My dear friends know where they can find me – on the hill above our farm – we may or might never, meet here again but it was such a fine time together yesterday, thank you!

Kind Friend and Companions, Come join me in rhyme,
Come lift up your voices, In chorus with mine,
Come lift up your voices, all grief to refrain,
For we may or might never, all meet here again
Here’s a health to the company and one to my lass,
Let us drink and be merry, all out of one glass,
Let us drink and be merry, all grief to refrain
For we may or might never, all meet here again
Here’s a health to the dear lass, that I love so well,
For her style and her beauty, sure none can excel,
There’s a smile on her countenance, as she sits on my knee,
There’s no man in this wide world, as happy as me,
Here’s a health to the company, and one to my lass
Let us drink and be merry, all out of one glass,
Let us drink and be merry, all grief to refrain
For we may or might never, all meet here again,
Our ship lies at anchor, she’s ready to dock,
I wish her safe landing, without any shock,
If ever I should meet you, by land or by sea,
I will always remember, your kindness to me,
Here’s a health to the company and one to my lass,
Let us drink and be merry, all out of one glass,
Let us drink and be merry, all grief to refrain
For we may or might never, all meet here again
Here’s a health to the company and one to my lass,
Let us drink and be merry, all out of one glass,
Let us drink and be merry, all grief to refrain
For we may or might never, all meet here again

You may well love this book of Barnstorming photos, available to order here:

The Redeemed World

You get down on your knees in the dark earth—alone
for hours in hot sun, yanking weed roots, staking trellises,
burning your shoulders, swatting gnats; you strain your muscled
midwestern neck and back, callous your pianist’s hands.

You cut roses back so they won’t fruit, rip out and replace
spent annuals. You fill your garden dense with roots and vines.
And when a humble sprout climbs like a worm up out of death,
you are there to bless it, in your green patch, all spring and summer long,

hose like a scepter, a reliquary vessel; you hum
through the dreamy wilderness—no one to judge, absolve,
or be absolved—purified by labor, confessed by its whisperings, connected to its innocence.

So when you heft a woody, brushy tangle, or stumble
inside grimy, spent by earth, I see all the sacraments in place—
and the redeemed world never smelled so sweet.

~Ken Weisner, “The Gardener” from Anything on Earth.

We are in full-garden produce preservation mode right now on the farm – these are the days when we pick the fruits of Dan’s labors – all the hours he spent this spring preparing the soil with rich compost, meticulously pulling out weeds by the roots, rototilling and cultivating, then staking/stringing/sowing the rows, then standing back to watch the sun and rain coax the seeds from the dark.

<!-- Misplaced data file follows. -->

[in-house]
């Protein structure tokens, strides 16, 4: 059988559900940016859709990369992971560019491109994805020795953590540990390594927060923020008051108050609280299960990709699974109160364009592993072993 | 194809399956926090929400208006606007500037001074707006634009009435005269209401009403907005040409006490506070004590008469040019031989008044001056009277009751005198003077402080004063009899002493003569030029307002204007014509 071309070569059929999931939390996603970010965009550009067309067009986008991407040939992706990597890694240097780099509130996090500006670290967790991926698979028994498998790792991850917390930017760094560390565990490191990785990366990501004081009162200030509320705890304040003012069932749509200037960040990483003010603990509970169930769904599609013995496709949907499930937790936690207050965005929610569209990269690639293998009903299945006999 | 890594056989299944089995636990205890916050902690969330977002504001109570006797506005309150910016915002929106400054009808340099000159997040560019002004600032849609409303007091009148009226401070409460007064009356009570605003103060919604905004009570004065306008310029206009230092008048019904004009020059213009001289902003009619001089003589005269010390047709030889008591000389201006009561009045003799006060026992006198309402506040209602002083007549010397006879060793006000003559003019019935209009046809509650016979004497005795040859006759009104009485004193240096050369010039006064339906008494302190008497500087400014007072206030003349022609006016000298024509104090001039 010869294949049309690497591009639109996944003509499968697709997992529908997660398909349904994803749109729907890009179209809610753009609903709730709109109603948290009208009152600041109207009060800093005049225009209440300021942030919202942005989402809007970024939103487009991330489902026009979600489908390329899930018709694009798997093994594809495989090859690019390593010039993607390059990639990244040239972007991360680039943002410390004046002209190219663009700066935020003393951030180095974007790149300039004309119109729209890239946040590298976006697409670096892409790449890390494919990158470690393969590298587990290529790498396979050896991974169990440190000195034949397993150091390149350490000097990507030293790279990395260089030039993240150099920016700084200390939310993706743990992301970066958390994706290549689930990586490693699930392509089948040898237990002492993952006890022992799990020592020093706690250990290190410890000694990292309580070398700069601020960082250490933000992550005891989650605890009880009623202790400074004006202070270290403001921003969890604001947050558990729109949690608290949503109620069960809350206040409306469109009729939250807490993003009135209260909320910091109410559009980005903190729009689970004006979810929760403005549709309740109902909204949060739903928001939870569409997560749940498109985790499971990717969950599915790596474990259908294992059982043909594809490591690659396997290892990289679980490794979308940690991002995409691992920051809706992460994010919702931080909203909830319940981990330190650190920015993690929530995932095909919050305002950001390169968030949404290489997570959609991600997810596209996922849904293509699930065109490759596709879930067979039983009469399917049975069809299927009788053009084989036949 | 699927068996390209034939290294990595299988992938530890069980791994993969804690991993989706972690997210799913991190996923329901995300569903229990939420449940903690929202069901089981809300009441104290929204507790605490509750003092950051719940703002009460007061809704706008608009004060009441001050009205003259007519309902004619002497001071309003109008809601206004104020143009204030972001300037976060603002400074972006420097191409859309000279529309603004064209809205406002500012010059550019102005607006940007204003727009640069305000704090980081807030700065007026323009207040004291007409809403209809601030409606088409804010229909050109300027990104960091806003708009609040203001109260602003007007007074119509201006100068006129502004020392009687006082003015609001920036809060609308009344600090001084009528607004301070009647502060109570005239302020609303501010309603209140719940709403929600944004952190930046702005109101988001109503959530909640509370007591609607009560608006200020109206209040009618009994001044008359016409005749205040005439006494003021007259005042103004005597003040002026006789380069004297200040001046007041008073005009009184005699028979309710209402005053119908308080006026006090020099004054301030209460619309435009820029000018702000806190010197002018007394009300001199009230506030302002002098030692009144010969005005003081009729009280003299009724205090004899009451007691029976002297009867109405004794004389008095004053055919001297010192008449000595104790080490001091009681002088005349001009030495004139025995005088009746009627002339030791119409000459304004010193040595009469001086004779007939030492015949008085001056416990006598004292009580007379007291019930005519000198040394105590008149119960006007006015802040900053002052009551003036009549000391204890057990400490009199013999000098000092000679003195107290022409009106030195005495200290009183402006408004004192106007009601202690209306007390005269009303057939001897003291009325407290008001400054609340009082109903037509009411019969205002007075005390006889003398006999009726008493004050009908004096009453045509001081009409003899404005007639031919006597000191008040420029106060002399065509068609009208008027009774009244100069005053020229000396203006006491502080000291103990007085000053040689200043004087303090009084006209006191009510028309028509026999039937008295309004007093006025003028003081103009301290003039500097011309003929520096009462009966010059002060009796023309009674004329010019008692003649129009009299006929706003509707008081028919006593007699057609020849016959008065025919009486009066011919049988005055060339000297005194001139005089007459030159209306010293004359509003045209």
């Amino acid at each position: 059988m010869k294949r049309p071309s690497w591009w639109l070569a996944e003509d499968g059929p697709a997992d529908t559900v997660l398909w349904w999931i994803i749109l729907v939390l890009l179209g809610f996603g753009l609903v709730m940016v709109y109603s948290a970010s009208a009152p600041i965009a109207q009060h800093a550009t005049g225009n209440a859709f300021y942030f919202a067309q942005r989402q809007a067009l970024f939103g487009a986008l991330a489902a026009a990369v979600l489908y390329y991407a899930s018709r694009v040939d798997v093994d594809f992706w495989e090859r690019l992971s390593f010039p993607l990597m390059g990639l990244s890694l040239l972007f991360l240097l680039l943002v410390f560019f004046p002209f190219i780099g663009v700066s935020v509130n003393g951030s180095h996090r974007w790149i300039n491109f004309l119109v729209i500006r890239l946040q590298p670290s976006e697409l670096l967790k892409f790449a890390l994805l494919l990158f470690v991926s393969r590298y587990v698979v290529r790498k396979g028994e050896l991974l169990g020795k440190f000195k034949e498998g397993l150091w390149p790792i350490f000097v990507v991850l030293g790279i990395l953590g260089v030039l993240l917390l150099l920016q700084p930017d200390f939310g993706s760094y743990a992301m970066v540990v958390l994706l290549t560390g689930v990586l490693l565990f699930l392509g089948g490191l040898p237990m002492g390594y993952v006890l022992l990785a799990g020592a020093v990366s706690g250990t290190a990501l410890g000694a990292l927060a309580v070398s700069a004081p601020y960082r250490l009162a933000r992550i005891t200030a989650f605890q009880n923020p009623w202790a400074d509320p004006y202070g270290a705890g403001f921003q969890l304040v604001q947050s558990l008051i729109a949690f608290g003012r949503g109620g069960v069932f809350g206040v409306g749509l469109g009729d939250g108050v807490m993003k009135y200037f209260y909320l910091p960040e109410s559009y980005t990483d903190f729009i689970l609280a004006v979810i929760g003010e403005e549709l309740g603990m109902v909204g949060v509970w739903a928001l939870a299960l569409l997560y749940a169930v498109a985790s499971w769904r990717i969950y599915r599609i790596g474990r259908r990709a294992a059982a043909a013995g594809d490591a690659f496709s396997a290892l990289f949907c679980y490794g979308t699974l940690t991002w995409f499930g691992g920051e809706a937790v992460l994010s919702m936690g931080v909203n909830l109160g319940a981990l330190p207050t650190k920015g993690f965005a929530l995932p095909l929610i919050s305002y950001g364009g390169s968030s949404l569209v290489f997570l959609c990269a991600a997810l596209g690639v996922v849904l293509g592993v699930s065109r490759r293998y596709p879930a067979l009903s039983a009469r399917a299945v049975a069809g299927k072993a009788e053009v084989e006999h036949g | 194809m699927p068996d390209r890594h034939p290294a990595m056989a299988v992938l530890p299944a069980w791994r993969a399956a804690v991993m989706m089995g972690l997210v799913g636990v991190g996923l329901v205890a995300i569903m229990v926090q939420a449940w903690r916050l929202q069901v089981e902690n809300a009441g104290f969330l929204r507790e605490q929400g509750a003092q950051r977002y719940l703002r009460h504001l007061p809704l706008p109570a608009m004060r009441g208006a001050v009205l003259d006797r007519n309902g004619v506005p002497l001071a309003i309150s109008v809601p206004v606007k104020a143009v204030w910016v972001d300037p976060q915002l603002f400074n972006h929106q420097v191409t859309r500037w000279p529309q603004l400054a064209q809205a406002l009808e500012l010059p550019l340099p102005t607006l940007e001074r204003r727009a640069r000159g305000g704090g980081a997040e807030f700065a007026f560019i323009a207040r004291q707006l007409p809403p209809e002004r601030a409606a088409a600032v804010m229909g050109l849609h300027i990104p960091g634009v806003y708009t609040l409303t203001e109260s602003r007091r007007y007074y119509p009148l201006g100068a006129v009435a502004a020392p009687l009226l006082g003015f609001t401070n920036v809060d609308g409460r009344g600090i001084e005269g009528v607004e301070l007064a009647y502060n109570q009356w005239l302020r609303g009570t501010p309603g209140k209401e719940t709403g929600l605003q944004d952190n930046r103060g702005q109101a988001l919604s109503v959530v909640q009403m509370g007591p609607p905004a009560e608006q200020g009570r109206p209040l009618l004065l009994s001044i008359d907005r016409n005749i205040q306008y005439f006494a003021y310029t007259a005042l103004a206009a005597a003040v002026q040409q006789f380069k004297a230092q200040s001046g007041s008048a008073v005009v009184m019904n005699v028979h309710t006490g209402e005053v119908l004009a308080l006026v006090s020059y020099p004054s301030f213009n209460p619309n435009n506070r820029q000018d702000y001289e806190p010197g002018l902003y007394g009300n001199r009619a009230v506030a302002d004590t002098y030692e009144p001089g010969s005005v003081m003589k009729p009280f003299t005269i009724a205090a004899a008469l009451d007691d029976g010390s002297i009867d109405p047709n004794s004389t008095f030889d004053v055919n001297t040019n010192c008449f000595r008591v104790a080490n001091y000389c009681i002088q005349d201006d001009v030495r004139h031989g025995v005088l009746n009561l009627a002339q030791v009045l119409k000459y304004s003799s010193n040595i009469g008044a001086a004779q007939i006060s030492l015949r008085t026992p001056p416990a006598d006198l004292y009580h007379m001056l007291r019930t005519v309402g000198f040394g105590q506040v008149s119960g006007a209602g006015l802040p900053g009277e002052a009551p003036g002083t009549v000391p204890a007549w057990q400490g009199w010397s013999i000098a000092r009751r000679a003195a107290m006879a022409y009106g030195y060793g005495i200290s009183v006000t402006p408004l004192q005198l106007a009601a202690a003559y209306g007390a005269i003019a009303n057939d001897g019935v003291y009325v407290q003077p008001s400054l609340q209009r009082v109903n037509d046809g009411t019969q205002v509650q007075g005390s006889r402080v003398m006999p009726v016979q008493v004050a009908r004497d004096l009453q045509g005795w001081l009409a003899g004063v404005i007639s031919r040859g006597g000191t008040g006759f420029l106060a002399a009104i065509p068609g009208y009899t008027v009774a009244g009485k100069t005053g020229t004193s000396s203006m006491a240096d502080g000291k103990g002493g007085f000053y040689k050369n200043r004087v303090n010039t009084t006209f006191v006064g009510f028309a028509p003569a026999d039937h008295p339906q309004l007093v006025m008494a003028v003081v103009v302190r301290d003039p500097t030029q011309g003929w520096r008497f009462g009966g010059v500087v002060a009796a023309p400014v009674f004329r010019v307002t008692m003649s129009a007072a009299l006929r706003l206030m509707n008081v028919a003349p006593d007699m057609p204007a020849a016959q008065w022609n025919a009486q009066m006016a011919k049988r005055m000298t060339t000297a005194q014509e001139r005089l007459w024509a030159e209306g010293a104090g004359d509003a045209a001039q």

All this happens in a mere few weeks – we never tire of this illustration of redemption and renewal we’re shown year after year – how a mess of weeds and dirt can be cleared, refined and cleansed to once again become productive and fruitful, feeding those who hunger – both now and deep into winter and next spring.

It gives me hope; even when I myself am feeling full of weeds and despairingly dirty and overwhelmed, I can be renewed. It takes a persistent Gardener who is willing and eager to prune away what is useless, and sow anew what is needed for me to thrive and produce – His hands and knees are covered with my grime.

And the fruit that results! – so very sweet…

If you enjoy Barnstorming posts like this, you’ll enjoy this new book from Barnstorming, available to order here:

Mist in the Fields

A girl comes out
of the barn, holding
a lantern
like a bucket of milk

or like a lantern.
Her shadow’s there.
They pump a bucket of water
and loosen their blouses,

they lead the mare out
from the field
their thin legs
blending with the wheat.

Crack a green kernel
in your teeth.  Mist
in the fields,
along the clay road

the mare’s footsteps
fill up with milk.
~Franz Wright  “Morning” from Ill Lit:Selected and New Poems

Each morning as I rise
to let the horses out to graze for the day,
I’m once again that teenage girl who awoke early
to climb on horseback to greet the summer dawn,
mist in my hair and dew on my boots,
picking ripe blackberries and blueberries as we rode past.

The angled light always drew sharper shadow lines as the sun rose
until I knew it was time to turn around,
each hoof step taking us closer to home
to clean barn, do chores, hang laundry,
weed the garden until sunset.

It is sunlight that creates and then erases
all in me that is shadow.
Eventually, only the real me remains.

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Go Out and Help Your Dad


It was hard work, dying, harder
than anything he’d ever done.


Whatever brutal, bruising, back-
Breaking chore he’d forced himself


to endure—it was nothing
compared to this. And it took


so long. When would the job
be over? Who would call him


home for supper? And it was
hard for us (his children)—


all of our lives we’d heard
my mother telling us to go out,


help your father, but this
was work we could not do.


He was way out beyond us,
in a field we could not reach.

~Joyce Sutphen, “My Father, Dying” from Carrying Water to the Field: New and Selected Poems.